Straddling the South Saskatchewan River, the Canadian city of Saskatoon is often referred to as the Paris of the Prairies, thanks to its seven bridges. Ranking in the top five sunniest cities in Canada, with over 2200 hours of sunshine per year, there is plenty of opportunity to explore its surrounding sand dunes, grasslands, and boreal forest under sun-filled skies. 

One of the best ways to take advantage of the abundance of sunshine in Saskatoon is by visiting one of the city’s 198 parks. Those that enjoy outdoor activities will be able to hike, walk, jog or cycle one of its many premier trails, some only a short drive from the city. Whether a beginner, more advanced, or someone simply looking for sightseeing, there are plenty of hiking trails near Saskatoon that will offer enjoyable experiences surrounded by a diverse landscape.

Explore Up To 80 Kilometers of The Meewasin Valley Trail

Winding 80 kilometers along either side of the South Saskatchewan River is the Meewasin Valley Trail. Visitors can walk, run, bike, or even rollerblade the trail, which passes through beautiful parks in Saskatoon and even the downtown area. 20 kilometers of the Meewasin Valley Trail makes up a portion of the much larger Trans Canada Trail, which is set to become a 22,000 kilometer, cross-country trail, connecting both coasts of the country. 

The natural diversity displayed within Saskatoon’s city limits is sure to amaze those traveling along this trail. If visiting for the first time, consider birdwatching at the Cosmopolitan Park lookout or encounteringvarious butterfly species at the Saskatoon Natural Grasslands.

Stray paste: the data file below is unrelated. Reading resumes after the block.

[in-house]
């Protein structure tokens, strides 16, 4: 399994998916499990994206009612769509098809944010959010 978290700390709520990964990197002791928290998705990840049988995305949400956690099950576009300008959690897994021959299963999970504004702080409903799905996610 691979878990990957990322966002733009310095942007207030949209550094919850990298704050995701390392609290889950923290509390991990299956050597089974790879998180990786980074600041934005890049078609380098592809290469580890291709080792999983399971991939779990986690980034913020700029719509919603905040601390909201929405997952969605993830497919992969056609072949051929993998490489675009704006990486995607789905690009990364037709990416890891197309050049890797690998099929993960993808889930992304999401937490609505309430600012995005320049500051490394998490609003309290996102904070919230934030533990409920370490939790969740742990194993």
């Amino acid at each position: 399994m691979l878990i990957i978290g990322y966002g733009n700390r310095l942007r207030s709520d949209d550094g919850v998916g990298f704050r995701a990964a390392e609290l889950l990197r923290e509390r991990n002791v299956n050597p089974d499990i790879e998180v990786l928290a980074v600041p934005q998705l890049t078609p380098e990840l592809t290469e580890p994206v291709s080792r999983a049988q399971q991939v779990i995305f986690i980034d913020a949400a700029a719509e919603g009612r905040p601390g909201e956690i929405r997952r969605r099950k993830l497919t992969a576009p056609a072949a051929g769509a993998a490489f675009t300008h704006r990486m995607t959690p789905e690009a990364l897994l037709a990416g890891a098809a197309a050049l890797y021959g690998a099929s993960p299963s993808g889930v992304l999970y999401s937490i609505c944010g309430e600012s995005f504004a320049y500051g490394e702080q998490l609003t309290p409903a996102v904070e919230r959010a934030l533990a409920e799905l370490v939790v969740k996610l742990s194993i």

Distance from Saskatoon: Within the city of Saskatoon 

Immerse Yourself in History With a Visit to Wanuskewin Heritage Park 

A site deeply entrenched in Indigenous history, Wanuskewin Heritage Park combines scenic Saskatoon trails with stories of the past. Visitors can explore well-maintained trails that cover more than 6 kilometers of the Opimihaw Creek Valley. Along the way, they may just come across ancient arrowheads, pottery fragments, animal bones, stone tools, and tipi rings, all items that have been discovered here in the past. While you may be keeping your eyes peeled for the next historic finding, be sure to also take in the scenic views of the Saskatchewan River and other panoramic lookouts. 

Once you’ve trekked through its trails, explored its archaeological digs, and stood atop the buffalo jump sites, its time to stop by the on-site Interpretive Center. A must-visit at Wanuskewin Heritage Park, it is here where visitors can learn more about the stories and lifestyles of the Indigenous Peoples of the Northern Plains, who have gathered in the area for more than 6000 years. Shop from a selection of items crafted by local artists and even indulge in Indigenous cuisine while inside. 

Distance from Saskatoon: Within the city of Saskatoon 

Take a Day Trip to The Beaver Creek Conservation Area